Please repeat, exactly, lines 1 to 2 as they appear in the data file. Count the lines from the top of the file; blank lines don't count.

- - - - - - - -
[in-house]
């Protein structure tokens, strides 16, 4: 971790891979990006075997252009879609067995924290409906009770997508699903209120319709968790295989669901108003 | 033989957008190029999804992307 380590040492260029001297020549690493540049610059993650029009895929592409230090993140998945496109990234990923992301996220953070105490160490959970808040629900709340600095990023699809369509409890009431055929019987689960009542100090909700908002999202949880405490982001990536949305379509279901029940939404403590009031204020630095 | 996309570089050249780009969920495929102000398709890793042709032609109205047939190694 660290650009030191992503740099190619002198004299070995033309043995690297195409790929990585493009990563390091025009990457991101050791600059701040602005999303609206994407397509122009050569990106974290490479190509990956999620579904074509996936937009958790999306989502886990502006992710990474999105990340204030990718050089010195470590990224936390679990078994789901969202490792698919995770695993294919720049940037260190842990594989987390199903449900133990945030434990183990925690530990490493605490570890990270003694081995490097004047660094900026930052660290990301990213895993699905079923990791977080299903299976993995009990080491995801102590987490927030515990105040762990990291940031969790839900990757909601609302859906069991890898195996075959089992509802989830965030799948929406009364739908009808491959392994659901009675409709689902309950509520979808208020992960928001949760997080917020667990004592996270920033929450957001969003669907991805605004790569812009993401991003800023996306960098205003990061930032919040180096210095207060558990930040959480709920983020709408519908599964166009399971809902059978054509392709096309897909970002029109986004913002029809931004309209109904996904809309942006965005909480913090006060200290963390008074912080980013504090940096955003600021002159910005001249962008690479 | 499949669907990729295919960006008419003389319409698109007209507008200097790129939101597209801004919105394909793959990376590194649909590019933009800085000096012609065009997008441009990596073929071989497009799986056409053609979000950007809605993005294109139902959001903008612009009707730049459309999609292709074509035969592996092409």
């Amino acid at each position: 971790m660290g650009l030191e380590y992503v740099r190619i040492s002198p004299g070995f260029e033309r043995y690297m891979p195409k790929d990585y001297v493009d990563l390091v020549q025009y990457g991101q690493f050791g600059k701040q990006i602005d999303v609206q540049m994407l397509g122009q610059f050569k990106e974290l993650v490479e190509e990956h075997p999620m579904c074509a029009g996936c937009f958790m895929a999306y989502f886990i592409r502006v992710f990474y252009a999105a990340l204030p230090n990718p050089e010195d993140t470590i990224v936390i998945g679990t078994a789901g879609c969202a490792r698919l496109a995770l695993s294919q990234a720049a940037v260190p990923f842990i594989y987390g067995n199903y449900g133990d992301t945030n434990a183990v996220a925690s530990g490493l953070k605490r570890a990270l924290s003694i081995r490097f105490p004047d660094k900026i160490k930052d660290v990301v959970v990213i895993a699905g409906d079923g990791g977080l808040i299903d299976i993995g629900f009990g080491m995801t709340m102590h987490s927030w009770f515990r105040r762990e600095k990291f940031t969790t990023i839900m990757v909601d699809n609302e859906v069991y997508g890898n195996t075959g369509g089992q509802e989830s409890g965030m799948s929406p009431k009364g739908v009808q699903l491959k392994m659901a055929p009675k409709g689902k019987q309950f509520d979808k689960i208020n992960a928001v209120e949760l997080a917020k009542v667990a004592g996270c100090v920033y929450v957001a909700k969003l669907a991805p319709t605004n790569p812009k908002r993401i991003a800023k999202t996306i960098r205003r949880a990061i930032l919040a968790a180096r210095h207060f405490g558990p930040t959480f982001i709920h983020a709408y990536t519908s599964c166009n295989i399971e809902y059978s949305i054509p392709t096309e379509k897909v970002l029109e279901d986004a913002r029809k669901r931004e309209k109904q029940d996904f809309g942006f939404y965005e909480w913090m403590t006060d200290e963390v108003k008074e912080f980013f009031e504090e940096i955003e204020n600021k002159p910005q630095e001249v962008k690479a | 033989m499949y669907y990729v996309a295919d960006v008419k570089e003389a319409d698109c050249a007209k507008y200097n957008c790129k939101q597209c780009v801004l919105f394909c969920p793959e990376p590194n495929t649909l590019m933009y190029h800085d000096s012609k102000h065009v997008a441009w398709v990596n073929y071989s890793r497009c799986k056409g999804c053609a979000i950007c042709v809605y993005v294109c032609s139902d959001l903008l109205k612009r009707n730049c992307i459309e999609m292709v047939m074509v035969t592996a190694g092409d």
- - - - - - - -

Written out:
[in-house]
């Protein structure tokens, strides 16, 4: 971790891979990006075997252009879609067995924290409906009770997508699903209120319709968790295989669901108003 | 033989957008190029999804992307 380590040492260029001297020549690493540049610059993650029009895929592409230090993140998945496109990234990923992301996220953070105490160490959970808040629900709340600095990023699809369509409890009431055929019987689960009542100090909700908002999202949880405490982001990536949305379509279901029940939404403590009031204020630095 | 996309570089050249780009969920495929102000398709890793042709032609109205047939190694 660290650009030191992503740099190619002198004299070995033309043995690297195409790929990585493009990563390091025009990457991101050791600059701040602005999303609206994407397509122009050569990106974290490479190509990956999620579904074509996936937009958790999306989502886990502006992710990474999105990340204030990718050089010195470590990224936390679990078994789901969202490792698919995770695993294919720049940037260190842990594989987390199903449900133990945030434990183990925690530990490493605490570890990270003694081995490097004047660094900026930052660290990301990213895993699905079923990791977080299903299976993995009990080491995801102590987490927030515990105040762990990291940031969790839900990757909601609302859906069991890898195996075959089992509802989830965030799948929406009364739908009808491959392994659901009675409709689902309950509520979808208020992960928001949760997080917020667990004592996270920033929450957001969003669907991805605004790569812009993401991003800023996306960098205003990061930032919040180096210095207060558990930040959480709920983020709408519908599964166009399971809902059978054509392709096309897909970002029109986004913002029809931004309209109904996904809309942006965005909480913090006060200290963390008074912080980013504090940096955003600021002159910005001249962008690479 | 499949669907990729295919960006008419003389319409698109007209507008200097790129939101597209801004919105394909793959990376590194649909590019933009800085000096012609065009997008441009990596073929071989497009799986056409053609979000950007809605993005294109139902959001903008612009009707730049459309999609292709074509035969592996092409």